The most effective way for an epidemic, either of ideas or viruses, to spread widely is through people who dont know each other well. Every time we meet an individual we know only slightly, were coming into contact with an entirely distinct web of social relationships from our own. While somewhat counter-intuitive, in a network the existence of a light dusting of weak social links makes the world a small place.

We all have a tight cluster of relationships around us, if these clusters are then weakly connected to each other, we get what is called a small world.

Right now, libervis is a tight cluster. We're just a bunch of people who like to come together at this site and discuss our common interests. I think we should change that. Let's create a team of libervis members, the "libervis free culture promotion team". The task of team members should be to promote free culture OUTSIDE libervis.

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User offline. Last seen 1 hour 52 min ago. Offline
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Re: some reading material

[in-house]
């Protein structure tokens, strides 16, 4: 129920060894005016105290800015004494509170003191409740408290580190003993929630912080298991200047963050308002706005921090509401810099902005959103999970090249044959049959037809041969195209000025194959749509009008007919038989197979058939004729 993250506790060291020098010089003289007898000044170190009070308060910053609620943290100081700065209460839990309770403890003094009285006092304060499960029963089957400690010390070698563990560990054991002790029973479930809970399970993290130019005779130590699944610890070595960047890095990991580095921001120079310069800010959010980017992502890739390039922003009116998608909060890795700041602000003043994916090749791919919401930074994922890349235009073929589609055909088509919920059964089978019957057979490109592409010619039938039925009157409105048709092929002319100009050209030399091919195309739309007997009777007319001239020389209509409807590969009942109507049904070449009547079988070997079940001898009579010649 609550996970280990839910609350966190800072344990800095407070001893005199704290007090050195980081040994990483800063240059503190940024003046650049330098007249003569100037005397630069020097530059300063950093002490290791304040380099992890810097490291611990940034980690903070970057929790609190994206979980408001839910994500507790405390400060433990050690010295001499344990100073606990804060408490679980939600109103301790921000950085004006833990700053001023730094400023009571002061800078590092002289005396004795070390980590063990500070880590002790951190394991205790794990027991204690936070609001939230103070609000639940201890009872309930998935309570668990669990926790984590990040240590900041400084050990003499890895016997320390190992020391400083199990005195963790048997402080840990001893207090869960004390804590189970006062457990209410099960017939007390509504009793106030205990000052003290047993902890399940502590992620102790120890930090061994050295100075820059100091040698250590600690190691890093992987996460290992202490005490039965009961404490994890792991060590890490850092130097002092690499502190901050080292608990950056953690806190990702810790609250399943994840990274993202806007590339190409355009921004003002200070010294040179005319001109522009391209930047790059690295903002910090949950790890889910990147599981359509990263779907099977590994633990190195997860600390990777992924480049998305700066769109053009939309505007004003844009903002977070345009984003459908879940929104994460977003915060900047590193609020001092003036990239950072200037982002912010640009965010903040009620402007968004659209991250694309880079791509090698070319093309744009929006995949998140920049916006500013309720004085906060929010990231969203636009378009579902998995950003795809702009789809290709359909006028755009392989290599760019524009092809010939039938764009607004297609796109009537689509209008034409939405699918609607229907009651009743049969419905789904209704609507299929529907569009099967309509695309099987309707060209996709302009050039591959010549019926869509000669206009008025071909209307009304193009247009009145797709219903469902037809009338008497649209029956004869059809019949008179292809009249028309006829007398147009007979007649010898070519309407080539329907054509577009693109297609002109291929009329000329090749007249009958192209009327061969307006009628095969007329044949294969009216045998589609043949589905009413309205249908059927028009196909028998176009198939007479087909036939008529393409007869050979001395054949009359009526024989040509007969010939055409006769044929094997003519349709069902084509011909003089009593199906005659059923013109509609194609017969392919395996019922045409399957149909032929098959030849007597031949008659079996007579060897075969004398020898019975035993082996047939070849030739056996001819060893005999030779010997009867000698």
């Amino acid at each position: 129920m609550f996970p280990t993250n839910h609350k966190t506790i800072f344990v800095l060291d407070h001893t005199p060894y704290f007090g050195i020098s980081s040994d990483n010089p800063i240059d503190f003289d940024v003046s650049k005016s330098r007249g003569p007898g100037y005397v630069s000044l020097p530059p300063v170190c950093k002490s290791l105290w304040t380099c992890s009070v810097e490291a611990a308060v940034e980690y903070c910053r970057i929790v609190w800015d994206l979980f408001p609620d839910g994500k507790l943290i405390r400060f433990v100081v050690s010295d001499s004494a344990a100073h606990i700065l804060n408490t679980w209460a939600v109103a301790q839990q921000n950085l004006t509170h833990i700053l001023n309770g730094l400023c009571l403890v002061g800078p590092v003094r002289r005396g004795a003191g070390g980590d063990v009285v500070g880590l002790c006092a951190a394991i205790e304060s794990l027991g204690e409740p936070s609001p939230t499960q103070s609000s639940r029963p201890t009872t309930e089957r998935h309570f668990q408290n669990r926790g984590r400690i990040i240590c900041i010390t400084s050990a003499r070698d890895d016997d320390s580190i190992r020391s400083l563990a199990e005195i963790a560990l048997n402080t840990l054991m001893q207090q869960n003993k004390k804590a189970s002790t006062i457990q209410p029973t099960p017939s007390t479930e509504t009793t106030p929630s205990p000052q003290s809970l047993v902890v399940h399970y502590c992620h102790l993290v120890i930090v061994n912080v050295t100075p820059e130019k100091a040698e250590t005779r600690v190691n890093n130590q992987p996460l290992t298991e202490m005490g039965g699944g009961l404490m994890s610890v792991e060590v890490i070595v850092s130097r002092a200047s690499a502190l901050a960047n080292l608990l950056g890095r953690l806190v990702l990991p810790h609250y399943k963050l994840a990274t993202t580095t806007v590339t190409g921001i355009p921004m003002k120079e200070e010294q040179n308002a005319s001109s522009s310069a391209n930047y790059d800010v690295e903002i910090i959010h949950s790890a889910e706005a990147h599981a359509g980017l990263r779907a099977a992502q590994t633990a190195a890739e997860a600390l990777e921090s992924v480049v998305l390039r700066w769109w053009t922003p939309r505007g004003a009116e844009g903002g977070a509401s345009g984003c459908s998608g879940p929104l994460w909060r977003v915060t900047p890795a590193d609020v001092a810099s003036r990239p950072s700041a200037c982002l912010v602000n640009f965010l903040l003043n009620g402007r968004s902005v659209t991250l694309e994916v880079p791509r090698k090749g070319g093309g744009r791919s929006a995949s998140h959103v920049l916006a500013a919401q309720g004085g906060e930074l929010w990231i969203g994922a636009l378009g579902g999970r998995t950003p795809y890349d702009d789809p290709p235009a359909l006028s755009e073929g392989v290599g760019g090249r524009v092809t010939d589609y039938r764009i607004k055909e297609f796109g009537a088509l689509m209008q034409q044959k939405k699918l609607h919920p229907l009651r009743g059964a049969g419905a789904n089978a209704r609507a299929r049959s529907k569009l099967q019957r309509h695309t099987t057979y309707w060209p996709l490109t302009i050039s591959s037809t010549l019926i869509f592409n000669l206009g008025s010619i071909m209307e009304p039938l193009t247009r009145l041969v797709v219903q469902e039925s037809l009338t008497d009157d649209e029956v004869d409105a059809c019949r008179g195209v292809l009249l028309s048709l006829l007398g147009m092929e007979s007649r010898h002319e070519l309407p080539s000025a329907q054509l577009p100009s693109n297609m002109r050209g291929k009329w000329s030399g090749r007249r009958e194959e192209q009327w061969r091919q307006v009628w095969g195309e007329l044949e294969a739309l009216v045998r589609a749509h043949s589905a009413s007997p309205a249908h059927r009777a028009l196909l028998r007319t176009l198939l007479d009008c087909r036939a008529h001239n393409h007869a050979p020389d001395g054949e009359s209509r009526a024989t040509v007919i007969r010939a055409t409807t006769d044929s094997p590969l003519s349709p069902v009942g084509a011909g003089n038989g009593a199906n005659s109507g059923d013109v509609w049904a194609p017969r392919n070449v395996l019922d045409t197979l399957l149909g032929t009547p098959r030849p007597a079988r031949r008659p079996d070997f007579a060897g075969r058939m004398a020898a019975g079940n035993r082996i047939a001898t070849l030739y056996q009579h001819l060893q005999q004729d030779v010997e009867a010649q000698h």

Quote:

Taco said:
Open sourcers need to show more ideological spirit. Sure, it's going to scare away a few companies, but those are not the ones who will be very helpful anyway. On the other hand, it might attract many others whose main business is not software, and I believe those are exactly the ones that are useful, bringing in new ideas.

Exactly. I think there already are many people among the "open source" community which already are thinking in a bit more ideological spirit and have some ideological awareness, but only didn't yet come to fully understand how much exactly it is important to develop, use and support exclusively Free Software. And that exclusivity is one of the main differences between Open Source and Free Software "camps". Open Sourcers are willing to compromise, Free Software supporters rarely agree to compromise (such as mix proprietary with free just because it is currently the most convinient solution). I agree that OS should move in the direction of becoming more headstrong and selfpreserving than it may currently be.

Quote:

Taco wrote:
Free software people need to give more practical examples of why this freedom thing is so good. I mean, if you don't explain how someone can use the freedom, it's going to be hard to convince him.